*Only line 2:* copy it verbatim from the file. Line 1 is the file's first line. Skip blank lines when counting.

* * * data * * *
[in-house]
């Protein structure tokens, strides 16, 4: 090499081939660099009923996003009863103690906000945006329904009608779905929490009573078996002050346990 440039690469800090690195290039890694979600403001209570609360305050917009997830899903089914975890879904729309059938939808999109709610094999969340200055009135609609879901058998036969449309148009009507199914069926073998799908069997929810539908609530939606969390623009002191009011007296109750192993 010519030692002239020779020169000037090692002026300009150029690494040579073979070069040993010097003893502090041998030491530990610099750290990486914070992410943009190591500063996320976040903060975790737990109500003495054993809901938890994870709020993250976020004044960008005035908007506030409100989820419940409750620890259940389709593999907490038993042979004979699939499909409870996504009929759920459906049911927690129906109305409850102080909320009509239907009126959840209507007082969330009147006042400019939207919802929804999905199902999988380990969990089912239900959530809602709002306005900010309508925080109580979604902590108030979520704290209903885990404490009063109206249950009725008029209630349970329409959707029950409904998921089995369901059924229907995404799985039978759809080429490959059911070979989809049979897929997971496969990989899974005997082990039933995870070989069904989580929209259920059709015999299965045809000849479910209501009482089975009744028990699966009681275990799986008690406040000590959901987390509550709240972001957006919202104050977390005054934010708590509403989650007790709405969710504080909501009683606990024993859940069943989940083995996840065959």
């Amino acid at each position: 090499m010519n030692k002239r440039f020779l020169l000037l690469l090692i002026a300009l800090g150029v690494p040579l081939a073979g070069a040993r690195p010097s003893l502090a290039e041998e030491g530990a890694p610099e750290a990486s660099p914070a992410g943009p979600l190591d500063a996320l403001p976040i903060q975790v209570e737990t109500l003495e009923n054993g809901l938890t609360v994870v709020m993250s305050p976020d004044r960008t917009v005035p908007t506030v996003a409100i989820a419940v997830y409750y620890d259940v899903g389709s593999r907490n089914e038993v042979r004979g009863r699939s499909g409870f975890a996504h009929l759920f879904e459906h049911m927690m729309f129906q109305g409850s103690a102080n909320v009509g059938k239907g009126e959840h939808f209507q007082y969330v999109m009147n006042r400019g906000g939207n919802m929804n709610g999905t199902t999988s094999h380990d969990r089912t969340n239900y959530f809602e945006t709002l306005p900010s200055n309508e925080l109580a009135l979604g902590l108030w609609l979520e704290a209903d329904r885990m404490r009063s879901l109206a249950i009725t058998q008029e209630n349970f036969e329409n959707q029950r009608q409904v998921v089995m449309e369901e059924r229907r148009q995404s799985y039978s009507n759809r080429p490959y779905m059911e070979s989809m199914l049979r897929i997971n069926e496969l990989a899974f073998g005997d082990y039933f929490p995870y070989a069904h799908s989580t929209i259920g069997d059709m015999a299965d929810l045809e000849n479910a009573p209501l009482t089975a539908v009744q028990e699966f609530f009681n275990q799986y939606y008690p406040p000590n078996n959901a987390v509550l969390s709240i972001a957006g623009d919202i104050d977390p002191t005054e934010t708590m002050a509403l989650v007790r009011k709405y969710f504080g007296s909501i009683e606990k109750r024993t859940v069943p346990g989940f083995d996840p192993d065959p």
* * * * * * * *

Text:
């Protein structure tokens, strides 16, 4: 090499081939660099009923996003009863103690906000945006329904009608779905929490009573078996002050346990 440039690469800090690195290039890694979600403001209570609360305050917009997830899903089914975890879904729309059938939808999109709610094999969340200055009135609609879901058998036969449309148009009507199914069926073998799908069997929810539908609530939606969390623009002191009011007296109750192993 010519030692002239020779020169000037090692002026300009150029690494040579073979070069040993010097003893502090041998030491530990610099750290990486914070992410943009190591500063996320976040903060975790737990109500003495054993809901938890994870709020993250976020004044960008005035908007506030409100989820419940409750620890259940389709593999907490038993042979004979699939499909409870996504009929759920459906049911927690129906109305409850102080909320009509239907009126959840209507007082969330009147006042400019939207919802929804999905199902999988380990969990089912239900959530809602709002306005900010309508925080109580979604902590108030979520704290209903885990404490009063109206249950009725008029209630349970329409959707029950409904998921089995369901059924229907995404799985039978759809080429490959059911070979989809049979897929997971496969990989899974005997082990039933995870070989069904989580929209259920059709015999299965045809000849479910209501009482089975009744028990699966009681275990799986008690406040000590959901987390509550709240972001957006919202104050977390005054934010708590509403989650007790709405969710504080909501009683606990024993859940069943989940083995996840065959």